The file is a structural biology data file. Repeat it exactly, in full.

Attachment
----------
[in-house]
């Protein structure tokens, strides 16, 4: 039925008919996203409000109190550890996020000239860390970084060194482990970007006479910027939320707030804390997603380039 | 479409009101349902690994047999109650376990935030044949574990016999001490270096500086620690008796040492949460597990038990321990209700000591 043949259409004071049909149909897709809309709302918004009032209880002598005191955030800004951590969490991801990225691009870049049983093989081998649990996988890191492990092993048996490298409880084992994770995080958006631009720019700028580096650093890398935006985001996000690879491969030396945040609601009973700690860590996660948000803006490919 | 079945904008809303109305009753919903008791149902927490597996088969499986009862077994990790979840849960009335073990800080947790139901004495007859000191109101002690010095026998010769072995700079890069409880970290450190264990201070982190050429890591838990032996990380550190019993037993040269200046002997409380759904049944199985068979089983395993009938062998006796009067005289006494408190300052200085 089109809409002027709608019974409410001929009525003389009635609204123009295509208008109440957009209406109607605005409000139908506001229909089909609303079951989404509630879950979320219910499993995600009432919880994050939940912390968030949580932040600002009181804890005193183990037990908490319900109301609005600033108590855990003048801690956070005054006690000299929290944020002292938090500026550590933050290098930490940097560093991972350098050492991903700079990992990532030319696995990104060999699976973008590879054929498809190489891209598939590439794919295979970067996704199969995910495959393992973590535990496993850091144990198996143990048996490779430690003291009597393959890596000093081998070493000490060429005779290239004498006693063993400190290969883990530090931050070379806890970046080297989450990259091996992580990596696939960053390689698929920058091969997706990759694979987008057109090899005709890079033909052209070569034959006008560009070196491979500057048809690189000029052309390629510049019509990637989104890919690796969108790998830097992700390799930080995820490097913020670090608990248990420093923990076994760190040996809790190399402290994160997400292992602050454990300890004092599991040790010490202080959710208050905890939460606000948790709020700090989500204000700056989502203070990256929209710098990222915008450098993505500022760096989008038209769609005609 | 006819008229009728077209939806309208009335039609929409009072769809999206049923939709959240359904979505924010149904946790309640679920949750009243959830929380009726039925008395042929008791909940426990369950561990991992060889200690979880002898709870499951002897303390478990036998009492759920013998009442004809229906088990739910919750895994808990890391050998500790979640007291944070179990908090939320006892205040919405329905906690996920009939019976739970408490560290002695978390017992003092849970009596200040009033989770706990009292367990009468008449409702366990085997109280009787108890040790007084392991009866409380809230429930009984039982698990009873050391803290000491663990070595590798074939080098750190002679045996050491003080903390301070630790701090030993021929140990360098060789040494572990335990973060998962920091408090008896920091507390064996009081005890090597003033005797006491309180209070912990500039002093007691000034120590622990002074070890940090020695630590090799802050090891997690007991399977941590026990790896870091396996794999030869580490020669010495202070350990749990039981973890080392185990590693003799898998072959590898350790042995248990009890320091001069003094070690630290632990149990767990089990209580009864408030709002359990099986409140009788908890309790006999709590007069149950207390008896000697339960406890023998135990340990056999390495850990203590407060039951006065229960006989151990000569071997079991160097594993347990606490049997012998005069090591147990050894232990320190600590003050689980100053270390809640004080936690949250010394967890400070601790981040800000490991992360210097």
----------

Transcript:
[in-house]
């Protein structure tokens, strides 16, 4: 039925008919996203409000109190550890996020000239860390970084060194482990970007006479910027939320707030804390997603380039 | 479409009101349902690994047999109650376990935030044949574990016999001490270096500086620690008796040492949460597990038990321990209700000591 043949259409004071049909149909897709809309709302918004009032209880002598005191955030800004951590969490991801990225691009870049049983093989081998649990996988890191492990092993048996490298409880084992994770995080958006631009720019700028580096650093890398935006985001996000690879491969030396945040609601009973700690860590996660948000803006490919 | 079945904008809303109305009753919903008791149902927490597996088969499986009862077994990790979840849960009335073990800080947790139901004495007859000191109101002690010095026998010769072995700079890069409880970290450190264990201070982190050429890591838990032996990380550190019993037993040269200046002997409380759904049944199985068979089983395993009938062998006796009067005289006494408190300052200085 089109809409002027709608019974409410001929009525003389009635609204123009295509208008109440957009209406109607605005409000139908506001229909089909609303079951989404509630879950979320219910499993995600009432919880994050939940912390968030949580932040600002009181804890005193183990037990908490319900109301609005600033108590855990003048801690956070005054006690000299929290944020002292938090500026550590933050290098930490940097560093991972350098050492991903700079990992990532030319696995990104060999699976973008590879054929498809190489891209598939590439794919295979970067996704199969995910495959393992973590535990496993850091144990198996143990048996490779430690003291009597393959890596000093081998070493000490060429005779290239004498006693063993400190290969883990530090931050070379806890970046080297989450990259091996992580990596696939960053390689698929920058091969997706990759694979987008057109090899005709890079033909052209070569034959006008560009070196491979500057048809690189000029052309390629510049019509990637989104890919690796969108790998830097992700390799930080995820490097913020670090608990248990420093923990076994760190040996809790190399402290994160997400292992602050454990300890004092599991040790010490202080959710208050905890939460606000948790709020700090989500204000700056989502203070990256929209710098990222915008450098993505500022760096989008038209769609005609 | 006819008229009728077209939806309208009335039609929409009072769809999206049923939709959240359904979505924010149904946790309640679920949750009243959830929380009726039925008395042929008791909940426990369950561990991992060889200690979880002898709870499951002897303390478990036998009492759920013998009442004809229906088990739910919750895994808990890391050998500790979640007291944070179990908090939320006892205040919405329905906690996920009939019976739970408490560290002695978390017992003092849970009596200040009033989770706990009292367990009468008449409702366990085997109280009787108890040790007084392991009866409380809230429930009984039982698990009873050391803290000491663990070595590798074939080098750190002679045996050491003080903390301070630790701090030993021929140990360098060789040494572990335990973060998962920091408090008896920091507390064996009081005890090597003033005797006491309180209070912990500039002093007691000034120590622990002074070890940090020695630590090799802050090891997690007991399977941590026990790896870091396996794999030869580490020669010495202070350990749990039981973890080392185990590693003799898998072959590898350790042995248990009890320091001069003094070690630290632990149990767990089990209580009864408030709002359990099986409140009788908890309790006999709590007069149950207390008896000697339960406890023998135990340990056999390495850990203590407060039951006065229960006989151990000569071997079991160097594993347990606490049997012998005069090591147990050894232990320190600590003050689980100053270390809640004080936690949250010394967890400070601790981040800000490991992360210097």